Retired Professor Emeritus Alvin L. Schorr Passed Away February 13

Alvin L. Schorr, PhD, whose illustrious social work career spanned more than six decades, including at the Mandel School from 1979 through 1991 serving in distinction as the Leonard W. Mayo Professor of Family and Child Welfare, passed away on February 13, 2016, at the age of 94 at his home Charlotte, North Carolina.

On behalf of the Mandel School, Dean Grover “Cleve” Gilmore extended his sympathies to the family and friends of Dr. Schorr. The faculty established a resolution in his memory as a tribute to his tireless work toward social justice and the vast knowledge he imparted to countless social work students who carry on his legacy.

“Alvin was an effective leader in social policy and a gifted intellect.  He also was a very kind man.  I and all who knew him benefitted from his gracious friendship,” said Dean Gilmore.

A member of the Mandel School Hall of Achievement and named a Social Work Pioneer by the National Association of Social Work, Dr. Schorr is renowned as one of the pioneer planners, activists and writers on social policy in the United States. He was a Fulbright Senior Research Scholar, worked at the highest levels of the federal government, directed one of the nation’s largest volunteer agencies, and served as dean and professor of social work. He began his professional career as a social worker and later served as an executive director for agencies specializing in public assistance, child welfare and family counseling, including the Family Service Association of America.

Dr. Schorr’s career in Washington began in 1958 and continued through the turbulent 1960’s. He started in the Social Security Administration where his work focused on adapting social service programs to fit the needs of the American family. From there he went to the Office of Economic Opportunity, where as Director of Research and Planning, he had a front-line position in Lyndon Johnson’s War on Poverty. From 1967 through 1969 he was Deputy Assistant Secretary for Individual and Family Services in the Department of Health, Education and Welfare.

Following his government service, Schorr was appointed Dean of the New York University Graduate School of Social Work, worked on the presidential campaign of Senator George McGovern and served as the CEO of the Community Service Society of New York. He has been a Fulbright Senior Research Scholar and a Visiting Professor at the London School of Economics, and a Visiting Professor at the University of Chicago, Columbia University, the University of North Carolina, Catholic University and the New School for Social Research.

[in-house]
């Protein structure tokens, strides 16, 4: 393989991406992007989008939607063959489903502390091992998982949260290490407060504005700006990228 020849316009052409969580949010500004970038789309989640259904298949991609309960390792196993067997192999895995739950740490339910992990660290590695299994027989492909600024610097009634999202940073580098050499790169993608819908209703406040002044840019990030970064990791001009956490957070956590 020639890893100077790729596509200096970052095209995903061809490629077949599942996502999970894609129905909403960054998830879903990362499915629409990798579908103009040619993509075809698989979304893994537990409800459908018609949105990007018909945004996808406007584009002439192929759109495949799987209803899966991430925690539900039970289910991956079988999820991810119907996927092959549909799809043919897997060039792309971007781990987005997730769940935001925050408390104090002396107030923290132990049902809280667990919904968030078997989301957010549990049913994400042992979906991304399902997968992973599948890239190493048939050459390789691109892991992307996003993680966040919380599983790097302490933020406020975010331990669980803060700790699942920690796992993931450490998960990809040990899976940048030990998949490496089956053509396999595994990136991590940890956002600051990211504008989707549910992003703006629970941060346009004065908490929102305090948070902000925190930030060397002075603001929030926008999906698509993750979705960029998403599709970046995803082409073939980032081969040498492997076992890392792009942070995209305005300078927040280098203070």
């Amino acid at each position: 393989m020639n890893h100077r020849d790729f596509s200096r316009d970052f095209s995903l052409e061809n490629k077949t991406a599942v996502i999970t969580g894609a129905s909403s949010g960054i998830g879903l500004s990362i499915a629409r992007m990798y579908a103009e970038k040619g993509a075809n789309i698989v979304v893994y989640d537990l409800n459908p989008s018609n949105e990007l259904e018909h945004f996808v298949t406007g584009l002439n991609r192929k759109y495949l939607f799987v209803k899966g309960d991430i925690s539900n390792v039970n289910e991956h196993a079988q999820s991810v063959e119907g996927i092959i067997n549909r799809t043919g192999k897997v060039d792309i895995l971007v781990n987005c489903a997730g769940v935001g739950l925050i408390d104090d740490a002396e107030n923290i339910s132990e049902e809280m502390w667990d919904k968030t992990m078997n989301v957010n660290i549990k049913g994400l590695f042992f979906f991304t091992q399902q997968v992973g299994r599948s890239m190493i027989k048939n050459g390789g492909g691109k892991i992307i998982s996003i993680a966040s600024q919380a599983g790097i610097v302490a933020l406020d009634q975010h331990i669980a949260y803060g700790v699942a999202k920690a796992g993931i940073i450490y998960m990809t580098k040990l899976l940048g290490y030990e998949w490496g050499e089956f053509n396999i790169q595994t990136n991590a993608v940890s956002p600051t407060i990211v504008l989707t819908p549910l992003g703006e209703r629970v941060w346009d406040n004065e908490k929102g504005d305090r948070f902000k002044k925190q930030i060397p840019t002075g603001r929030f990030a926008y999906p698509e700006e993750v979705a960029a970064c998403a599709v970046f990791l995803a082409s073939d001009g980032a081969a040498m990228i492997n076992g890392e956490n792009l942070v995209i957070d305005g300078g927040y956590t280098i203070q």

A prolific writer, Schorr published more than 300 articles and ten books, including Welfare Reform: Failure and Remedies in 2001 and his memoir, Passion and Policy, in 1997. He was editor-in-chief of Social Work and wrote for Harper’s, The New York Times Magazine and Public Interest among other leading periodicals.

In addition to this list of accomplishments, Alvin L. Schorr had a profound effect as an educator on the next generation of social workers, influencing countless masters and doctoral students in social policy. For all of his achievements he was profiled in the book, Celebrating Social Work: the Faces and Voices of the Formative Years, published in 2003 by the Council on Social Work Education. His concern for children, family, poverty and inequality was recognized when he received the Michael Schwerner Award from the Gleitsman Foundation, recognizing the exceptional achievement of those who have initiated positive social change. The award is named for one of three white civil rights workers murdered in Mississippi in 1964.

Mollie Orshansky, a renowned social scientist and economist with the Social Security Administration, who in 1963 developed the official government definition of poverty, said of Alvin: “He may have changed places of work often enough, but he never changed the work that he was doing.” For that single-minded passion to social justice, Alvin L. Schorr will be forever remembered for successfully blending the roles of teaching, research and scholarly service to the benefit of the community, the nation and the world.